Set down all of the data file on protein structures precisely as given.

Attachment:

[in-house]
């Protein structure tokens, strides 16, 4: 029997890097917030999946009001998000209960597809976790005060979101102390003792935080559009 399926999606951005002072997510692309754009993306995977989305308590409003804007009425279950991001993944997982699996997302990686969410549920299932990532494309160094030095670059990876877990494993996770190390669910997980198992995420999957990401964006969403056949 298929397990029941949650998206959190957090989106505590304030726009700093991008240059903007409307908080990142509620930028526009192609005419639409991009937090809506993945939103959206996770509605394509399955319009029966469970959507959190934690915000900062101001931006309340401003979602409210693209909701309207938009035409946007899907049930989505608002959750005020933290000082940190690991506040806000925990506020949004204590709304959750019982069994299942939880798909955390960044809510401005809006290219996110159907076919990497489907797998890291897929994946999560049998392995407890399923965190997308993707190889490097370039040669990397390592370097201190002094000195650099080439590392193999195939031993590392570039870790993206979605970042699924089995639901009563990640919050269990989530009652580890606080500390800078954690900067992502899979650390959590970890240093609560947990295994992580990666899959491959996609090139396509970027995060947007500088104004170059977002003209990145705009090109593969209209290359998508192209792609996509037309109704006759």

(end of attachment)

[in-house]
């Protein structure tokens, strides 16, 4: 029997890097917030999946009001998000209960597809976790005060979101102390003792935080559009 399926999606951005002072997510692309754009993306995977989305308590409003804007009425279950991001993944997982699996997302990686969410549920299932990532494309160094030095670059990876877990494993996770190390669910997980198992995420999957990401964006969403056949 298929397990029941949650998206959190957090989106505590304030726009700093991008240059903007409307908080990142509620930028526009192609005419639409991009937090809506993945939103959206996770509605394509399955319009029966469970959507959190934690915000900062101001931006309340401003979602409210693209909701309207938009035409946007899907049930989505608002959750005020933290000082940190690991506040806000925990506020949004204590709304959750019982069994299942939880798909955390960044809510401005809006290219996110159907076919990497489907797998890291897929994946999560049998392995407890399923965190997308993707190889490097370039040669990397390592370097201190002094000195650099080439590392193999195939031993590392570039870790993206979605970042699924089995639901009563990640919050269990989530009652580890606080500390800078954690900067992502899979650390959590970890240093609560947990295994992580990666899959491959996609090139396509970027995060947007500088104004170059977002003209990145705009090109593969209209290359998508192209792609996509037309109704006759």